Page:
The Real Gardens of Beverly Hills

Well, darlings, Dig-It-Blog’s most popular post, day in and out, has been “Garden Visits in the Hamptons,” (now updated with new and better pictures). What’s behind those hedges and gates, people want to know. So, last week, off to the city of my birth, La-La-Land, one thing was foremost in my mind, capturing the best “Garden Visits in Beverly Hills” for your viewing pleasure.

I know you don’t want to take the bus tour of stars’ homes, and a drive along Sunset Boulevard isn’t going to reveal very much. So last Wednesday, I met my friend Sara Guggenheim at Virginia Robinson Gardens, a six-acre property that’s open by appointment for group tours. Sara and I took, as it’s described in the brochure, “a tour which reflects an era of gracious living and legendary hospitality and provides visitors with a tangible link to the rich past that is Beverly Hills.” (BTW, I grew up in the flats of Inglewood, which has its own multicultural charm, not in the hills of Beverly.)

Herewith, highlights of our North-of-Sunset afternoon, which began at the Renaissance Revival Pool Pavilion, built in 1924, modeled after an Italian villa.

The Robinsons, the late Mr. and Mrs. Harry Winchester Robinson, were heirs to the J.W. Robinison department store empire. Their Mediterranean Classic Revival home at 1008 Elden Way just off Crescent Drive—its living rooms and library were the next stops on the tour—is listed on the National Register of Historic Places. The house, below, was built in 1911, was the site of much grand entertaining. It and the grounds are now managed by the Los Angeles County Department of Parks and Recreation; Virginia Robinson was a trustee of Hollywood Bowl, and she liked they way they took care of it.

The Formal Mall garden, a great lawn between the main house and the Pool Pavilion, is lined with perennial borders and topped-off Italian Cyprus trees.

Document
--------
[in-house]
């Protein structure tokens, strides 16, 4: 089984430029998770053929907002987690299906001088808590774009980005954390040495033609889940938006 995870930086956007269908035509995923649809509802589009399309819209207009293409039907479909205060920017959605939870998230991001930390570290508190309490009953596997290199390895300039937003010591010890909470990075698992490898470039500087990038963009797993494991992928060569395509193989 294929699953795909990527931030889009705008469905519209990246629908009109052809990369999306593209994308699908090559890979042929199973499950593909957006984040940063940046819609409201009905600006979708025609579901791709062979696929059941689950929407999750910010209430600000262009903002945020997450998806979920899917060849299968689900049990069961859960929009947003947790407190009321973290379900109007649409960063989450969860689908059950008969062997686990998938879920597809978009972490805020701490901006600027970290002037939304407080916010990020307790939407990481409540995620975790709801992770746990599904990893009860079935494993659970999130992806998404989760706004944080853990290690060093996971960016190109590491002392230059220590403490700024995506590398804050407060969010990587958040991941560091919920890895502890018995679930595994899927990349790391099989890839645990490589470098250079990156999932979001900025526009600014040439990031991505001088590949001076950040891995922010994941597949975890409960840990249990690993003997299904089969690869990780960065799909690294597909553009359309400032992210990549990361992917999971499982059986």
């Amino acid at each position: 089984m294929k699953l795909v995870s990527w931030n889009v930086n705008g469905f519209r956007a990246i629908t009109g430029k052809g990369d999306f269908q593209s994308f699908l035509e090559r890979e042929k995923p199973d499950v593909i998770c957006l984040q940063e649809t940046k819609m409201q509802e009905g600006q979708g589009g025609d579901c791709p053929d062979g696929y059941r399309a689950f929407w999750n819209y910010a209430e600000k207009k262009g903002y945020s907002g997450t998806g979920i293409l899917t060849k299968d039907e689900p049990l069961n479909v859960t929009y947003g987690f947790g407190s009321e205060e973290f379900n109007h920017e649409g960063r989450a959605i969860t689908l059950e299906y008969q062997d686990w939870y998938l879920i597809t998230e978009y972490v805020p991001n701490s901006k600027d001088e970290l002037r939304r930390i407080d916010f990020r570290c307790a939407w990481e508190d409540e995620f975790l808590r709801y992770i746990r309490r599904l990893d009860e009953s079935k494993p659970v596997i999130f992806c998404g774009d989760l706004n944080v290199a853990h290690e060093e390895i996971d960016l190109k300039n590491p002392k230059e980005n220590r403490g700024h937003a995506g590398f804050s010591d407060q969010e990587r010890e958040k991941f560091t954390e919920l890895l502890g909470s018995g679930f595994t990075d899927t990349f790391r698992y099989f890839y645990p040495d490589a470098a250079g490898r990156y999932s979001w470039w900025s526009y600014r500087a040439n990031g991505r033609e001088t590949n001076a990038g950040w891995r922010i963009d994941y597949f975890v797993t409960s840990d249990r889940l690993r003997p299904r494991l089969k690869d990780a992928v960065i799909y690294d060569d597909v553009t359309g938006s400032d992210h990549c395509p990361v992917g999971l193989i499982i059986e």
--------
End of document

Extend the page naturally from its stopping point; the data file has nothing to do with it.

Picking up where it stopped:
The Italian Terrace Garden, connected by paths, features fountains, ponds and sculpture.

Steps lead to gardens on many levels of the steep hillsides.

Only in Southern California: desert agave coexist with water-loving roses; there are 500 blooming bushes and climbers in the Rose Garden.

The Australian king palm collection, in the Tropical Palm Garden, is the largest of its kind in the world.

I was most taken by the Palm Garden’s luscious underplantings of hot-orange blooming Clivia, below, often grown in as a houseplant, as is Monstera deliciosa, above, also known as split-leaf philodendron.

The beauty above is Echium candicans or Echium fastuosum, Pride of Madeira, which the docent-guide told us was just beyond its peak. During our tour, the many large clumps on the property sparkled in the sunshine.

Cacti and succulents punctuate many areas of the garden. The tour ended at the tennis court, draped with Bougainvillea that surely inspires players to keep the ball low and in play.

Want to see more? The Friends of Robinson Gardens are sponsoring “Under the Tuscan Sun,” a benefit bash on Friday, May 13 from 10 to 4. The event will include tours of fthis property and four other private gardens in Beverly Hills, floral and design exhibitions, a gift boutique, and an outdoor luncheon and fashion show.

About writedesigner

Graphic designer, writer, and gardener Ellen Shapiro is based in Irvington, New York. A frequent contributor to design blogs and magazines including Print, Imprint, Salon.com, Communication Arts, and Etapes, she writes about trends, issues and personalities in design, illustration, photography, and visual culture around the world.
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